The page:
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Black chef at Hunterdon NJ wine bar breaks down barriers

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There are no black vineyard owners in New Jersey.

Nationwide, that figure is just 1%.

And in a survey of more than 3,000 people working in the wine industry, just 2% identified as black.

But Hunterdon County’s Cree Wine Company is helping boost those numbers. In June, the wine bar located in the historic former inn in Perryville in Union Township appointed Kadon Barnwell as executive chef.

“Kadon’s influence will certainly help break down local barriers and diversify the industry,” said Christopher Cree, owner of the Cree Wine Company. “I think Kadon’s talent, drive, professionalism, accomplishments and passion are great inspirations for anyone looking to get into the culinary arts.”

Barnwell, who was previously head chef at Wine Spectator’s Grand Award-winning Pluckemin Inn in Bedminster, now oversees the development of the new pairing menu, as well as special meals and catered private events at Cree Wine Company.

“My main goal is to create seasonal things and reflections of my past experiences and culture,” Barnwell said. “I want food and wine to go together and it’s a beautiful dance between the two.”

Some of the dishes Barnwell has already added to the menu include shrimp and grits; calamari with miso chili and coriander; ricotta gnocchi with corn, crab and tomato; pumpkin blossoms stuffed with ricotta; and sake-poached scallops — “a dish you’d be happy with at a three-star Michelin restaurant,” Cree said.

Calamari at Cree Wine Company created by Kadon Barnwell.

Barnwell’s mother is Honduran, his father is Guyanese, and he grew up eating in the kitchen of his stepmother, who is Filipino.

“I ate everything growing up and was never picky about anything,” Barnwell said. “I want to invite flavors that comfort me and feel comfortable while making them accessible to people who aren’t used to such strong flavors or ingredients from elsewhere.”

Some of these ingredients include fish sauce, shrimp paste, and fermented vegetables – all hallmarks of Filipino cuisine. He also uses Indian spices, curries, goat cheese and cereals, which are often found in Guyanese cuisine.

Squash blossoms created by Kadon Barnwell at Cree Wine Company.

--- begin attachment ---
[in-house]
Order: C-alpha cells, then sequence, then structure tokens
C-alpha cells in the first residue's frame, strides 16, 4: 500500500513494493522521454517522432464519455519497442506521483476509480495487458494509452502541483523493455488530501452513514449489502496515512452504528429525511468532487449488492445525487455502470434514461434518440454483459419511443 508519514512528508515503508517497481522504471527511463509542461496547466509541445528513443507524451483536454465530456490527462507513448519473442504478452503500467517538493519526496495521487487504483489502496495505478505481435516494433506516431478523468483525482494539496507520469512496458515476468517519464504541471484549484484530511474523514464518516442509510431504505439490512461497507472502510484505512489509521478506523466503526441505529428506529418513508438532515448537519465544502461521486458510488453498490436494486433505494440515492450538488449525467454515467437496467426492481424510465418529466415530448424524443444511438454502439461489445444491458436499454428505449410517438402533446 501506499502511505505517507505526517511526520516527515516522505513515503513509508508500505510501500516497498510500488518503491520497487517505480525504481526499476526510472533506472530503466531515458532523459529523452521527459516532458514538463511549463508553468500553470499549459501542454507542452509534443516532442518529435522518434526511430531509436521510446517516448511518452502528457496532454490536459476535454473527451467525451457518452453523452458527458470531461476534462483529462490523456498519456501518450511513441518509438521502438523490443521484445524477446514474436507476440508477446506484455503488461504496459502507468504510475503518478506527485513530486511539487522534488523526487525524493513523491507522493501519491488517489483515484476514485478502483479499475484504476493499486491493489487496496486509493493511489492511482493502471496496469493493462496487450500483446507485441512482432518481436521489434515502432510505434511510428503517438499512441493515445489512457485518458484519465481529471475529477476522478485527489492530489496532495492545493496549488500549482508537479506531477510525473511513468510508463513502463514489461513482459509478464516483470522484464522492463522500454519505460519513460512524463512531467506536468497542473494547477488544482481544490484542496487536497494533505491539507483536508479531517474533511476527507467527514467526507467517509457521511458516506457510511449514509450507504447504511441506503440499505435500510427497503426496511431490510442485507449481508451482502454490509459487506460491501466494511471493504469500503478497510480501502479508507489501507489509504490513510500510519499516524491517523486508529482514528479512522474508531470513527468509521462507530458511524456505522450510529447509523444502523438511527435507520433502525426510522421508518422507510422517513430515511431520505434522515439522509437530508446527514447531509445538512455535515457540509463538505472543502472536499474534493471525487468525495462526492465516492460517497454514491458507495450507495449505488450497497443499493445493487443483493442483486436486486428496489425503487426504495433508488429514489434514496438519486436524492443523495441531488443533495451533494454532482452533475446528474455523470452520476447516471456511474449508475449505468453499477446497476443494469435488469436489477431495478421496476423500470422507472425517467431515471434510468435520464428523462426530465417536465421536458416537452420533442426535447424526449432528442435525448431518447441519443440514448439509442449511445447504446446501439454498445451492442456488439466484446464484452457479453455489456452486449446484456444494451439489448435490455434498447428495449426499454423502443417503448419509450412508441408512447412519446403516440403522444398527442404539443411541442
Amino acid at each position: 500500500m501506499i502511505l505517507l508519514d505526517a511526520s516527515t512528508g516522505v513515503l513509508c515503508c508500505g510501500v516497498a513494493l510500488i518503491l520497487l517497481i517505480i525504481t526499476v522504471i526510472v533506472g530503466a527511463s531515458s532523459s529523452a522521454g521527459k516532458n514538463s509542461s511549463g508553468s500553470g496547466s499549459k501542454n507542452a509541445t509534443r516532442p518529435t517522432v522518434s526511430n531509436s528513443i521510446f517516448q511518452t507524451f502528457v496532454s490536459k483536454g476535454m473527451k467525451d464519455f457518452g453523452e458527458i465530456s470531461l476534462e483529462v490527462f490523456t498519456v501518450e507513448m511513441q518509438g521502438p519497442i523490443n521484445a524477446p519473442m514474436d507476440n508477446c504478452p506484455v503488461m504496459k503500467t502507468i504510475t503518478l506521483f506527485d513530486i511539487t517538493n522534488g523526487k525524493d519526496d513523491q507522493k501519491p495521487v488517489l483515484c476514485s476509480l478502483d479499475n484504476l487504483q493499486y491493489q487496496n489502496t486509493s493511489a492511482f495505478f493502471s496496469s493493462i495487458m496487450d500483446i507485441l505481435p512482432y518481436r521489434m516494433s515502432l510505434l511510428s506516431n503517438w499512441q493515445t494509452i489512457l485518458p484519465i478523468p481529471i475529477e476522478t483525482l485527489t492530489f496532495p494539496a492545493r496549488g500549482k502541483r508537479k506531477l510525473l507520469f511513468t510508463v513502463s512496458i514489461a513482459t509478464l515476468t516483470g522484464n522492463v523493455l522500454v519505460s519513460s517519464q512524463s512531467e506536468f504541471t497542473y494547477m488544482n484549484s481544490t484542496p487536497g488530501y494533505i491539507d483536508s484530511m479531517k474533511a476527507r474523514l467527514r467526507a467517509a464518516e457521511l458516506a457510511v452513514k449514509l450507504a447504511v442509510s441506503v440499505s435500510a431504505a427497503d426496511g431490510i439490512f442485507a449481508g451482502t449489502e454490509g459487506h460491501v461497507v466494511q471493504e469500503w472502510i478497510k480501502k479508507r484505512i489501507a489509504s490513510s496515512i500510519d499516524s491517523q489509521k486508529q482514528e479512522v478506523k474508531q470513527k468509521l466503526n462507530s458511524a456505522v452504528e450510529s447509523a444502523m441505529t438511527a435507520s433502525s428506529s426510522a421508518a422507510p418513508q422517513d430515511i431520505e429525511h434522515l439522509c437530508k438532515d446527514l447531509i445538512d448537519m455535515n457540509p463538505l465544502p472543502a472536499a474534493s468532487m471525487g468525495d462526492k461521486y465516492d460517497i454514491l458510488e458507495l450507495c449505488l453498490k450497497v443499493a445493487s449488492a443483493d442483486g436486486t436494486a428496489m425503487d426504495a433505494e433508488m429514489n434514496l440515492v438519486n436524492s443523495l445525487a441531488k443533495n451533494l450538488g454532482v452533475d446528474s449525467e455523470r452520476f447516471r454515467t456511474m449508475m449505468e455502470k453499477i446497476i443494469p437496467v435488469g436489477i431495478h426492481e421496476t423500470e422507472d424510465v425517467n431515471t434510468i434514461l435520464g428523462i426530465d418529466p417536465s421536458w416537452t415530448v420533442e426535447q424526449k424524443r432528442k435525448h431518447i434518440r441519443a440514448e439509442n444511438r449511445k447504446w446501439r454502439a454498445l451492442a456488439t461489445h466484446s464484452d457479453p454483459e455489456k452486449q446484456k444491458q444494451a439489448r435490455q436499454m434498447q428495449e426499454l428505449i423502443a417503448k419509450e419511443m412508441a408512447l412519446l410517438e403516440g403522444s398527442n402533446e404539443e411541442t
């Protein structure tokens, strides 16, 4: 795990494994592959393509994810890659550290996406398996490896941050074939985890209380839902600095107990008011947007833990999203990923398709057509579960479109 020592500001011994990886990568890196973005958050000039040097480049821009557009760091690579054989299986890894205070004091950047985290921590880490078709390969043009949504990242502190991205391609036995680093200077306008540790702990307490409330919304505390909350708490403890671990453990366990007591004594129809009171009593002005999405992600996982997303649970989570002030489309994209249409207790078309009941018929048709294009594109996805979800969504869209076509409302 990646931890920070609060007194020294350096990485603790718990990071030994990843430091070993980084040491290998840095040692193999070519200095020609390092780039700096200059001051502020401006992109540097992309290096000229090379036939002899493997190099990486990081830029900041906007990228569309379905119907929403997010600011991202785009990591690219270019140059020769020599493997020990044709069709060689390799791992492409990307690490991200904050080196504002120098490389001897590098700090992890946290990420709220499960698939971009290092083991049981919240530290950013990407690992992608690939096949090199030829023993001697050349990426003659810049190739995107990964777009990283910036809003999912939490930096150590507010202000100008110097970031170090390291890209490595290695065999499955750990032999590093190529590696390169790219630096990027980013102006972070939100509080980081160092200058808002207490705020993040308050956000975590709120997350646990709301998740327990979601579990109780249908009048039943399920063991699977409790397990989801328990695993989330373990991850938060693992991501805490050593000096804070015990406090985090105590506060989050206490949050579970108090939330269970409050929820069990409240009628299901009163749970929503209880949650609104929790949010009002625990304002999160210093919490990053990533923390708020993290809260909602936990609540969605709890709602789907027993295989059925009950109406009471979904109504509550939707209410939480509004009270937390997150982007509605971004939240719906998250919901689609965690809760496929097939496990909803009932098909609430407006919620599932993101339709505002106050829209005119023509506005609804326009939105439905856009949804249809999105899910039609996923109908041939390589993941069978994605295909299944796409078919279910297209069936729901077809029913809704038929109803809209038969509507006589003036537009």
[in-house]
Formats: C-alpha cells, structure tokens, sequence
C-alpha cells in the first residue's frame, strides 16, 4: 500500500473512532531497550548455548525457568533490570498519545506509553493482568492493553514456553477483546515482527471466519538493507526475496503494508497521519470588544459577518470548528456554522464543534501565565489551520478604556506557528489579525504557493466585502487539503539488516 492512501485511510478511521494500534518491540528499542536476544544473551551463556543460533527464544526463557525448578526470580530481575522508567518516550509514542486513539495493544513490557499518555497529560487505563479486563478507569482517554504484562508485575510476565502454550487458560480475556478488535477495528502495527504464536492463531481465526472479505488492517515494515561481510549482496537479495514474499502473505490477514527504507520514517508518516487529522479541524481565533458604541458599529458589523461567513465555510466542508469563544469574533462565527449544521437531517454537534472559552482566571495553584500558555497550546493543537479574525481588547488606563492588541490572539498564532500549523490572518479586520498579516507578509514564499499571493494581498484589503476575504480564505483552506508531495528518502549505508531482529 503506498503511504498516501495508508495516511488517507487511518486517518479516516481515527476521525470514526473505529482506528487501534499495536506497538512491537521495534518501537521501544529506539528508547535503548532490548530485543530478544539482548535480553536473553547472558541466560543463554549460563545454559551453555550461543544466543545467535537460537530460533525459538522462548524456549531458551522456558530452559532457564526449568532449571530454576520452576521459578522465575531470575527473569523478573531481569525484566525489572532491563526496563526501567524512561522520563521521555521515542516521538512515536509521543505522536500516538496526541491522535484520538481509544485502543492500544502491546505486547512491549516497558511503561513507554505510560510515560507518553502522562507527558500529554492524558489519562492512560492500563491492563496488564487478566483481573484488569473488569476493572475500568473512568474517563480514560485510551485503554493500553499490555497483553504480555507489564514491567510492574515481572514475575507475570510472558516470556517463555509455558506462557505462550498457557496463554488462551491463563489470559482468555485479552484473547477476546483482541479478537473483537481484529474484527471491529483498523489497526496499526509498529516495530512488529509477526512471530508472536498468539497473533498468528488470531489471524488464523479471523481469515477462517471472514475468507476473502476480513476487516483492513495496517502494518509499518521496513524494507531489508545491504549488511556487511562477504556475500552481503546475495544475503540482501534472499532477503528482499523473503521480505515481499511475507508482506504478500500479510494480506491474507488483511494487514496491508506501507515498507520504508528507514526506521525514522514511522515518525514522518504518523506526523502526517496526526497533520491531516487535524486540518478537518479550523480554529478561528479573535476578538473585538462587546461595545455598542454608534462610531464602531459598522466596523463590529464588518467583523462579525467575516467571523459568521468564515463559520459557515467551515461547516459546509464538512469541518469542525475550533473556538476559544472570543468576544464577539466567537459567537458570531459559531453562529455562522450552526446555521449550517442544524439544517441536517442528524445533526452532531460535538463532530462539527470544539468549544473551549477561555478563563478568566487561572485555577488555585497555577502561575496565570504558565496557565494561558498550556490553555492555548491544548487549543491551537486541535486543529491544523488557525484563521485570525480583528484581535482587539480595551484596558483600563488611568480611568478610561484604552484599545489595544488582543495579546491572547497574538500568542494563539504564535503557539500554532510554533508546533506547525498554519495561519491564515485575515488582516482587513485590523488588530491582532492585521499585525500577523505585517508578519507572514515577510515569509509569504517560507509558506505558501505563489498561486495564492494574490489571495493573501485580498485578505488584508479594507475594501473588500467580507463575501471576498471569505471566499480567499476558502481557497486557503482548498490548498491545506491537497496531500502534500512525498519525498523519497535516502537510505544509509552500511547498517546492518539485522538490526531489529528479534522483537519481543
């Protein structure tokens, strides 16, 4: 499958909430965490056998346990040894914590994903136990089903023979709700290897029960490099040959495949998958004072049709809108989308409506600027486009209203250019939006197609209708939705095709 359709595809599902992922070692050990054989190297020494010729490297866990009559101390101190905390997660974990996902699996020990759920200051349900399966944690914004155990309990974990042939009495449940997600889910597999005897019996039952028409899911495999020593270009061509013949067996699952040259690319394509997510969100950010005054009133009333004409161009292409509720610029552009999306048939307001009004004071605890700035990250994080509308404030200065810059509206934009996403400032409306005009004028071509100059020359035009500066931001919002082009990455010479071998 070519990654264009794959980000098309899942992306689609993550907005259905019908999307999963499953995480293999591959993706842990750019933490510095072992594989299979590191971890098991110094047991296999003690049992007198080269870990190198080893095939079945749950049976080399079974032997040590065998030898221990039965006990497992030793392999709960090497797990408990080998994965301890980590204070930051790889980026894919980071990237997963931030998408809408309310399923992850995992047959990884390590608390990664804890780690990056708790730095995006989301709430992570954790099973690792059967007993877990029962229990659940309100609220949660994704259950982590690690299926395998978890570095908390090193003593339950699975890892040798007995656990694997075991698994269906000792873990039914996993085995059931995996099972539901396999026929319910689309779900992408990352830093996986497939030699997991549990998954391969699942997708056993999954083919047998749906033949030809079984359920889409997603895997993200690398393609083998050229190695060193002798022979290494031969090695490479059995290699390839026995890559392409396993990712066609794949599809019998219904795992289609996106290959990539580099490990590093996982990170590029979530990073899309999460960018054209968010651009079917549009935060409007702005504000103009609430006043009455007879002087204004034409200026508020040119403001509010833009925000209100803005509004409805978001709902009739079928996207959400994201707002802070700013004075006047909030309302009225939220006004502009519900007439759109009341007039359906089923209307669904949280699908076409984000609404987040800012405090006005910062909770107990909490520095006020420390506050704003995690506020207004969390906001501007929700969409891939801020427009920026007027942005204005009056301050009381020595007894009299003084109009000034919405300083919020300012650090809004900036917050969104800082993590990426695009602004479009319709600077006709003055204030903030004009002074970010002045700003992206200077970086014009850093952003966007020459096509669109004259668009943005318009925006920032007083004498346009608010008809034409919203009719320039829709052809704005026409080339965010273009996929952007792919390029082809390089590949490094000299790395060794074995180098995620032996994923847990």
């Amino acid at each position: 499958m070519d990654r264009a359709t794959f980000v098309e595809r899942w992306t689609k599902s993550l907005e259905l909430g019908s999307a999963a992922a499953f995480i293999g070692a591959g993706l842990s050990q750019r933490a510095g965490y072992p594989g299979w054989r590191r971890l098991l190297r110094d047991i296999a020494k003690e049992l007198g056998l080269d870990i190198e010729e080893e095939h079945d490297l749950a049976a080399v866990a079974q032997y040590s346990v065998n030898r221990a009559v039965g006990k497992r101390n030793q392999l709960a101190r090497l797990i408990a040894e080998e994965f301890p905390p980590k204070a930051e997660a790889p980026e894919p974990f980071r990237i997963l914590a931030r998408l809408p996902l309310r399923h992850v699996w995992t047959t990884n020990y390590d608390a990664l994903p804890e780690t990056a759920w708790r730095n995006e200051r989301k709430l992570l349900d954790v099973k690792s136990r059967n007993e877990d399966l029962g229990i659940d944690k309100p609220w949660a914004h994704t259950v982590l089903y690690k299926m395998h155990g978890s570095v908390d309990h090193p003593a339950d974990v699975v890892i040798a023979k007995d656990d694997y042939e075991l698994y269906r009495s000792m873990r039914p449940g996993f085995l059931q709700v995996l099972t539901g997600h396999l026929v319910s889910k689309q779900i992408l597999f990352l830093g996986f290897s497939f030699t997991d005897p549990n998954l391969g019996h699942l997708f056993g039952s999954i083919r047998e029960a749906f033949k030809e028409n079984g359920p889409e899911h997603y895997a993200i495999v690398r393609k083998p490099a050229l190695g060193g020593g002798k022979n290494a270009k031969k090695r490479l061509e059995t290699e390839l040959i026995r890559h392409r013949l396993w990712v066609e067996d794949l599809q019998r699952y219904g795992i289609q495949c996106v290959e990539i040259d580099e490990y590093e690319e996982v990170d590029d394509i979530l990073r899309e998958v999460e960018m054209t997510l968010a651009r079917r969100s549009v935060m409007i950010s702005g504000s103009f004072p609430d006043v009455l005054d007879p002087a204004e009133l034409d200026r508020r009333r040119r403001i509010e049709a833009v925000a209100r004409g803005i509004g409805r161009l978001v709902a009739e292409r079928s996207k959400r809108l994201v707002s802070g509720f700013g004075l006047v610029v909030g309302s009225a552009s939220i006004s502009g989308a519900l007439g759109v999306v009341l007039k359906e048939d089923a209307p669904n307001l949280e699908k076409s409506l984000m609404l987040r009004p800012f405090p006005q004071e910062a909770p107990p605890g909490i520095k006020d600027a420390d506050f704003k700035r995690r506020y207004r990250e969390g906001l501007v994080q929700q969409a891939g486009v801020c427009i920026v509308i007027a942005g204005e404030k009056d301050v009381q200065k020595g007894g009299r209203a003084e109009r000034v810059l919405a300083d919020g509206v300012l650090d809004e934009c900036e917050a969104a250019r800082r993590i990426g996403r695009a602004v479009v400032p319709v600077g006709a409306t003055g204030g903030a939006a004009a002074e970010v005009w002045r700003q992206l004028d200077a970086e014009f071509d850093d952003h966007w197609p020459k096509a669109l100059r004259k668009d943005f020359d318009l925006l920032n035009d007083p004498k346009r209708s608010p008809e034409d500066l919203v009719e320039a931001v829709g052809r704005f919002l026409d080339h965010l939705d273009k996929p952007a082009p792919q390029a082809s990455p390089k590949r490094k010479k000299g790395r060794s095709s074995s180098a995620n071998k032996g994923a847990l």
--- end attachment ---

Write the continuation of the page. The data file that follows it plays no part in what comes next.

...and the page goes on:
“A lot of my dishes are Asian-inspired, but I also use a lot of traditional French methods and then ingredients from other cultures to create balance,” Barnwell says.

At home, Barnwell eats plant-based meals and he wants to bring that element to Cree Wine Company by sometimes using tofu or creating vegetarian dishes.

Looking back:Cree Wine Company to open at historic Hunterdon Perryville Inn

While working at the Pluckemin Inn, Barnwell attended many of the restaurant’s wine dinners. Before that, he started his culinary career as a prep cook at Raritan Valley Country Club, after being promoted from the dishwasher. Even when he went through the dishwasher, he knew his future lay in haute cuisine.

“It’s always been my dream to do haute cuisine and work for Michelin-starred restaurants,” Barnwell said. “Wine has always been on my mind…but the Pluckemin Inn definitely got me to focus on it and see the possibility of wine pairing.”

In June, the Cree Wine Company of Hunterdon County appointed Kadon Barnwell as Executive Chef.

He knows that wine is a white-dominated industry, although he doesn’t know why. He introduced his own family to different wines, so they could see the range of varieties and how they can be paired with food.

“I’ve definitely noticed that wine culture is something that some people are brought up with,” Barnwell said. “I only have a few family members who love wine and understand where the wines are produced, the flavor profiles and the pairings. I’m trying to demystify that myself. How come we don’t fully immersed in the wine culture within the black community?”

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Barnwell said he had never experienced racism or been treated differently. He attributes all the wide-eyed looks to his age – he just turned 25, quite young for an executive chef in the world of high-end cuisine.

“I’m the guy who likes to stay behind the scenes, so people didn’t really know who I was until I was at Cree Wine Company,” Barnwell said. “I feel like when people saw me they didn’t believe I was doing what I was doing. But I don’t think it was about race. I just think it was because People are more surprised that I’m doing what I’m doing, whether it’s for who I am or my age.

Go: 167 Perryville Road, Union Township; 908-200-7772, creewineco.com.

Jenna Intersimone has been a staff member of the USA Today Network New Jersey since 2014, having become a blogger-turned-journalist after founding her award-winning travel blog. To get unlimited access to her food, drink and fun stories, please subscribe or activate your digital account today.

Contact: [email protected] or @JIntersimone.